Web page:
Charles Prebish has probably visited more American dharma centers than anyone else on the continent. For those familiar with his work, this should be no surprise, as Prebish pioneered the scholarly study of American Buddhism as a subdiscipline of Buddhist studies. In the late sixties and early seventies, when Prebish was beginning his career, the academic study of Buddhism meant largely its study as an artifact of “Oriental” culture. As a young scholar Prebish focused on early Indian Buddhism: the development of the monastic system and the disciplinary literature known as Vinaya, topics well within the range of traditional Buddhist studies scholarship. But by the seventies, Prebish was among the first academics to observe that the burgeoning importation of Buddhism to the United States was developing its own cultural face, one that itself was worthy of observation and study. He taught the first course on American Buddhism in 1974 and published the first scholarly book on the topic in 1979. In the decades since, as Buddhism’s popularity in the West has soared, Prebish has been tracking its rapidly evolving course, recording its progress, and chronicling its milestones. Now Emeritus Professor of Religious Studies at Pennsylvania State University and Utah State University, Prebish has recounted the experience of practicing and studying Buddhism in America for four decades in his recent memoir, An American Buddhist Life.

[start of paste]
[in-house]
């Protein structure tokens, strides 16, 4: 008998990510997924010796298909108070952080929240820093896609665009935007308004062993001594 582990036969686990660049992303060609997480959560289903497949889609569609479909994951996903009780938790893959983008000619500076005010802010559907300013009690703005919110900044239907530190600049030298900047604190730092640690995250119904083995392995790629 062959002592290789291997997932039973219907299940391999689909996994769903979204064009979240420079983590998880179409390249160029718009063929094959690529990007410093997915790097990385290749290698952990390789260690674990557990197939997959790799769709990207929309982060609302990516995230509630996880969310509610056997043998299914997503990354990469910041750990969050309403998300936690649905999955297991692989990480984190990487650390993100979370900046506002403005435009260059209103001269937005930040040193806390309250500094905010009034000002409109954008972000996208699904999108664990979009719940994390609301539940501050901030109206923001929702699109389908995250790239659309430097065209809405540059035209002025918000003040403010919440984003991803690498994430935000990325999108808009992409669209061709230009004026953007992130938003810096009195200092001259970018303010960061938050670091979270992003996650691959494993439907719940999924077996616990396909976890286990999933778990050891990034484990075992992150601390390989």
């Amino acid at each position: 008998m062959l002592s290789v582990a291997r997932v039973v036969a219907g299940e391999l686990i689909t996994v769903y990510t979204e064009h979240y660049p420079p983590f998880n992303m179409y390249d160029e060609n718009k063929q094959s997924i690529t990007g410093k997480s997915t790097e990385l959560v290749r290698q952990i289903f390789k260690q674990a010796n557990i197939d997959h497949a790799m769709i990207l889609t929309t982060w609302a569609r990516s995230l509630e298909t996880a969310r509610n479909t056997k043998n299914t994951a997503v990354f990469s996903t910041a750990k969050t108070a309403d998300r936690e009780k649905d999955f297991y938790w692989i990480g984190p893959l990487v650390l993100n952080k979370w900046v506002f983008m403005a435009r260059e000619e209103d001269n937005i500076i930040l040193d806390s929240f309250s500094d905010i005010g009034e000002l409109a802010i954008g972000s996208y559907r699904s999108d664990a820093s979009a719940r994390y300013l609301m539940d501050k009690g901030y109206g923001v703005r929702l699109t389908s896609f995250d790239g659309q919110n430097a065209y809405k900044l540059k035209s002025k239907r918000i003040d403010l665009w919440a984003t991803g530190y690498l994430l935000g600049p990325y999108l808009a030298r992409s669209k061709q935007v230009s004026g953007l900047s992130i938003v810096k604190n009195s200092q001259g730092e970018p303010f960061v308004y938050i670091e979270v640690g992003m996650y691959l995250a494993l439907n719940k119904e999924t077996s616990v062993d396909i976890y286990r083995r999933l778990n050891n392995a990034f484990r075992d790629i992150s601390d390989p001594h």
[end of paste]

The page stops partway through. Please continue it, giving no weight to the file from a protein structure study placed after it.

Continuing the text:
Do we really have an American Buddhism yet? Many people don’t like to use the phrase “American Buddhism.” Last weekend [the Buddhist scholar] Jan Willis said, “I don’t think we’re quite there yet.” I’ve been using that phrase since 1975, but she is probably right; we’re probably not there yet. First we need all the Buddhist traditions to come to America in their integrity—with their traditions and their lineages and their rituals and so forth. Then it will take time for them to become distinctly American, to factor into American culture, for Buddhists to communicate with other Buddhists. We need patience. Eventually, something that we could call “American Buddhism” will emerge. And that doesn’t mean that there will be one vehicle. We will still have the same sects and so forth, but they will be much more interpenetrating, I think.
Americans tend to be impatient. We think if Buddhism has been here for a hundred and fifty years, of course it should be totally American. But that ignores the fact that in Asia it took centuries for Buddhism to become fully acculturated when it moved to a new cultural region. When it moved from India to China, it took at least 500 years before it became sinicized. And we’re expecting it to happen so quickly. It will take time.
What is distinctly American about United States Buddhism? It reflects democratic principles, the sense of “liberty and justice for all.” These are uniting principles within sanghas—equality in the best sense of the word. Understanding the way of the bodhisattva in an American context involves social engagement— things like hospice work, environmentalism, and prison ministries.
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